This review of Robert Penn Warren's All The King's Men at The Heights Players' John Bourne Theater was written by Dr. Thomas Robert Stevens and published in Volume X, Issue 6 (2016) of the online edition of Applause! Applause!
All The King's Men
Written by Robert Penn Warren
Directed by Ed Healy
The Heights Players' John Bourne Theater
26 Willow Place
Brooklyn, New York 11201
All The King's Men was a novel written by Robert Penn Warren in 1946. The book won the Pulitzer Prize in 1947 and a movie was made and released in 1949. That film won the Academy Award for Best Picture. Robert Penn Warren adapted the book for the stage in 1959 and the play, All The King's Men, enjoyed a five-week Off-Broadway run at the Seventy-Fourth Street Theater. There was also a 9-performance run of the show Off-Off-Broadway at the Equity Library Theater during the 1966-67 season.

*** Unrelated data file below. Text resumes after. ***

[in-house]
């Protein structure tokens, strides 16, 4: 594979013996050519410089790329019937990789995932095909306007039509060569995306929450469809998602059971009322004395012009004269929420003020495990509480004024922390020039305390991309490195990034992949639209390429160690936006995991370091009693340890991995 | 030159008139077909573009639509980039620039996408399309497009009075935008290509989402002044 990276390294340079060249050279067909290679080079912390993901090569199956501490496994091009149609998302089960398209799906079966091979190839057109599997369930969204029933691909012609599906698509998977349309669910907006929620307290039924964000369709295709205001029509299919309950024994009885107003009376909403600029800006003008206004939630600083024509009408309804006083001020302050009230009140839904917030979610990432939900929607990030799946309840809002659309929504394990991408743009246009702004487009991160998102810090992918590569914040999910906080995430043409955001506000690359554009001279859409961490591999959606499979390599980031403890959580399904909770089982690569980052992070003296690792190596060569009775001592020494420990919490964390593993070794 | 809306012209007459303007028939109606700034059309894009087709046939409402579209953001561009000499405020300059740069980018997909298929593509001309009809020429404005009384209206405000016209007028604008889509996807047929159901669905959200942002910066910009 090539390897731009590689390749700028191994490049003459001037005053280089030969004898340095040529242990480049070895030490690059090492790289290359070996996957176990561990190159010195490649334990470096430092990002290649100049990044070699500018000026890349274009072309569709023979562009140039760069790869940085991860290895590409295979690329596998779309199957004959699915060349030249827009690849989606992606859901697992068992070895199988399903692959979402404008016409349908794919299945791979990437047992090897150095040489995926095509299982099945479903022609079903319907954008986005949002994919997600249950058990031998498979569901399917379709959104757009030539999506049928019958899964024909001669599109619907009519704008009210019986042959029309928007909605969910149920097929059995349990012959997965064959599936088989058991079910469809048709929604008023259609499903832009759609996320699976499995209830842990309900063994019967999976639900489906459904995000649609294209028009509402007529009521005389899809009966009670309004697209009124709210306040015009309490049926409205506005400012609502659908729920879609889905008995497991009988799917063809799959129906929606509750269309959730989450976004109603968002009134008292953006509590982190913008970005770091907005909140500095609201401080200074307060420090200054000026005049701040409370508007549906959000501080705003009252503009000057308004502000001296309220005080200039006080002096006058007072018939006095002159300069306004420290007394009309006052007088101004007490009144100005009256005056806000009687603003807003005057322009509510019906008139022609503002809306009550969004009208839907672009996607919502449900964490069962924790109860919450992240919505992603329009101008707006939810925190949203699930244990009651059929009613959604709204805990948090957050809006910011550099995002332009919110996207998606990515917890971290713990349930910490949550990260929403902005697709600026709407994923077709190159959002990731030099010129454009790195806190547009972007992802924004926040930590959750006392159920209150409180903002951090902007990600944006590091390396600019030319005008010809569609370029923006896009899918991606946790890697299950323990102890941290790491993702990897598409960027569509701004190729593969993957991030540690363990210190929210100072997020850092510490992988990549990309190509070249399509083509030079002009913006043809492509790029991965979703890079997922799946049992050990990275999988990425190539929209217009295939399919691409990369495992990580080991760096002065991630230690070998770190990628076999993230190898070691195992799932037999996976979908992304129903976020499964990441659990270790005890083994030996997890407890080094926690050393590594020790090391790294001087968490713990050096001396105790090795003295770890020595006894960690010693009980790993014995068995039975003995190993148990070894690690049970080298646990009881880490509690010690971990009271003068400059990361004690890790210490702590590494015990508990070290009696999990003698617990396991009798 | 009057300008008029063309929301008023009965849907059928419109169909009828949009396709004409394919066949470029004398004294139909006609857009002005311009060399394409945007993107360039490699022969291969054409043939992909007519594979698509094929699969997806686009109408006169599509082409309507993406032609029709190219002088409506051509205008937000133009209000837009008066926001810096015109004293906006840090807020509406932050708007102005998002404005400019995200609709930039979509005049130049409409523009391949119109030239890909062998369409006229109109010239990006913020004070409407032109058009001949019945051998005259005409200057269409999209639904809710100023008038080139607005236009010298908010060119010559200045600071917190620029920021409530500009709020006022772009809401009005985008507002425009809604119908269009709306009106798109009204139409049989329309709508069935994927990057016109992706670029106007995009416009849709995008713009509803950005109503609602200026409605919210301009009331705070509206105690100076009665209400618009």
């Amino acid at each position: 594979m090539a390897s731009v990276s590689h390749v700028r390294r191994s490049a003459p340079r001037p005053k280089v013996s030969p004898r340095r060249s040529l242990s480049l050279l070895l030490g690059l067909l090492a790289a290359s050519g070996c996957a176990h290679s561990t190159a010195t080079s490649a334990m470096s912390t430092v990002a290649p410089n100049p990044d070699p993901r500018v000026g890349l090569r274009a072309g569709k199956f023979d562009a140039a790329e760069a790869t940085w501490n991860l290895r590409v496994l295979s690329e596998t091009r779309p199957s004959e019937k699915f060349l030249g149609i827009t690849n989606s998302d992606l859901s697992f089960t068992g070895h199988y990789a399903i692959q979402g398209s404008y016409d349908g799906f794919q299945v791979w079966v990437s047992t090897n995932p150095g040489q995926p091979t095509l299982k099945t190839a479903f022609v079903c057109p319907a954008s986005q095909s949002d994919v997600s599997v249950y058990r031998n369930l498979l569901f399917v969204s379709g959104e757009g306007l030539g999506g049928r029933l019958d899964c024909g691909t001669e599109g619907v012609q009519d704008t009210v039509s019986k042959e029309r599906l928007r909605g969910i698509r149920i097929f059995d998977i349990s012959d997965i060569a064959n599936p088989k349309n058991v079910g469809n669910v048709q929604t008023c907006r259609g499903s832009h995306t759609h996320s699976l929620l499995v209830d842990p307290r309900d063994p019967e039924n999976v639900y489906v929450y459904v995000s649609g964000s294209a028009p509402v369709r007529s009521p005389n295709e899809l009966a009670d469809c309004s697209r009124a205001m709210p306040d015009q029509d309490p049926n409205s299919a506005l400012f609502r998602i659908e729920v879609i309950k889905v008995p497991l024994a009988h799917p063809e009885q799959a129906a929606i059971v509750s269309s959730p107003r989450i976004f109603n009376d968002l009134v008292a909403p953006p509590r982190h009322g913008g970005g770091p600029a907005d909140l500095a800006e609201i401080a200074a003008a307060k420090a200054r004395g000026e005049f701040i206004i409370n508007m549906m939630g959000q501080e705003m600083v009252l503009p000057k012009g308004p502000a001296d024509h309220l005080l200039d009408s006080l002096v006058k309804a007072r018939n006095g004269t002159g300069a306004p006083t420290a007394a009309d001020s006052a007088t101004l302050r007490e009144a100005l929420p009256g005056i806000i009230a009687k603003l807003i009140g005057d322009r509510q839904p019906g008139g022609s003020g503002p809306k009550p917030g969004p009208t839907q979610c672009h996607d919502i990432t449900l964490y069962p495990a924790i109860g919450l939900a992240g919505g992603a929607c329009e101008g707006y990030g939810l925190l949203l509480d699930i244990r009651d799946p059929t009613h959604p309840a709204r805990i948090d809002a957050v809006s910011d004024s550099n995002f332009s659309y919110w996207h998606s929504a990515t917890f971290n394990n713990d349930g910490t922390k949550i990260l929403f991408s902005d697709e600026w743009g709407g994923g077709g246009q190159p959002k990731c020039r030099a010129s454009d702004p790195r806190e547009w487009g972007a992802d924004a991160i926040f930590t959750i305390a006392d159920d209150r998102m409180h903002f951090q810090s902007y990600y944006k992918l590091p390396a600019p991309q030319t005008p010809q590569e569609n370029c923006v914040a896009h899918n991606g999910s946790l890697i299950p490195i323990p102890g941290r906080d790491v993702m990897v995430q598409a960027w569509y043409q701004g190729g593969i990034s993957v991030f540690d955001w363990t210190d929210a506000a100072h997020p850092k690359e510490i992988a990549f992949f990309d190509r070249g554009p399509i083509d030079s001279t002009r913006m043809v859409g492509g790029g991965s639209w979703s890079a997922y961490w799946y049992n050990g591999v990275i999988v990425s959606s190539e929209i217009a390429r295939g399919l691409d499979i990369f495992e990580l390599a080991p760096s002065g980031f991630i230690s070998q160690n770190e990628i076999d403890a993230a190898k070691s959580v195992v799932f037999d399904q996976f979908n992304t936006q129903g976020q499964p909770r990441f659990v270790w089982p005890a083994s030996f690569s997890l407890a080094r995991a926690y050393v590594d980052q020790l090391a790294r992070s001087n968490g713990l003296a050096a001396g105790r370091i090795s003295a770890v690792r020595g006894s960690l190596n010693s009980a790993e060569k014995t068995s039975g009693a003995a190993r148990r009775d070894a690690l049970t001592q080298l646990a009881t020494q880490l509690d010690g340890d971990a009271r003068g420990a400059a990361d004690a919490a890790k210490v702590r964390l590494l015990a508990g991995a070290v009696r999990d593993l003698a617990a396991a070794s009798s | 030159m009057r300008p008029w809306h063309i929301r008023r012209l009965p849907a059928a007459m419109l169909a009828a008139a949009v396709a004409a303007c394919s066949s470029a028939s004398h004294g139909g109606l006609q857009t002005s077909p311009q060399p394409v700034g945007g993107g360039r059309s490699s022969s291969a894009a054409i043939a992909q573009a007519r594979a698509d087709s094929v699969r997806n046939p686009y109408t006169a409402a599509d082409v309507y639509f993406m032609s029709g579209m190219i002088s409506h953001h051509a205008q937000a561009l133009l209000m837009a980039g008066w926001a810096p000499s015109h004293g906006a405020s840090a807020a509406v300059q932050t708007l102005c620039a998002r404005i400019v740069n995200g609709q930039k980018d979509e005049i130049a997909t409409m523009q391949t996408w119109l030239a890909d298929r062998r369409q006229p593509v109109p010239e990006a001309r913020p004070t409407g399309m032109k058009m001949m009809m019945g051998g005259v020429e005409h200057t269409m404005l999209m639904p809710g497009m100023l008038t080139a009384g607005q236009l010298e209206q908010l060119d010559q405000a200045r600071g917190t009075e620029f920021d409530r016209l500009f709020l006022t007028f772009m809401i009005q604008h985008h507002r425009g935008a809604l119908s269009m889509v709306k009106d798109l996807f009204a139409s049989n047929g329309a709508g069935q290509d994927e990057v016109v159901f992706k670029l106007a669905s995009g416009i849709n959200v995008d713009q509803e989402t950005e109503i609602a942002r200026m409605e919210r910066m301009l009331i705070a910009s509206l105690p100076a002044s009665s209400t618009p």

The central character in the play is Willie Stark (often referred to simply as "The Boss"), an idealistic lawyer who is fired as County Treasurer for not signing off on a corrupt contract to build a school that eventually causes the death of eight children because of the use of "rotten bricks." Apparently rewarded for being a "good government guy," Stark is nominated for Governor but later realizes he is simply being used as a pawn in a larger political game. He learns quickly and transforms himself into a charismatic candidate and powerful governor by embracing various forms of corruption, using patronage, making back-door deals, and intimidating/blackmailing his enemies into compliance. He is a realist and when accused by Judge Irwin of packing the Louisiana Supreme Court to get it to uphold the constitutionality of his legislation, he responds by saying, "All Courts are packed from the start. It just came my turn to pack it." Stark's view is that people would like to think they are pure and innocent, but that, in reality, there is always something that can be found in a person's past. Quoting from Calvinist theology regarding original sin, Stark says, "Man is conceived in sin and born in corruption, and he passeth from the stink of the didie to the stench of the shroud." In his view, "no one is pure and unblemished" and "no man is invulnerable to sin under the right circumstances." When his methods are criticized, he defends his ways by giving the example that "people love steak but they don't want to visit the slaughterhouse because there are men there who are mean to animals." This cynical viewpoint turns into a moral imperative for Willie Stark who believes "if you want something, you should be willing to pay the price necessary to get it." Otherwise, you are just a coward.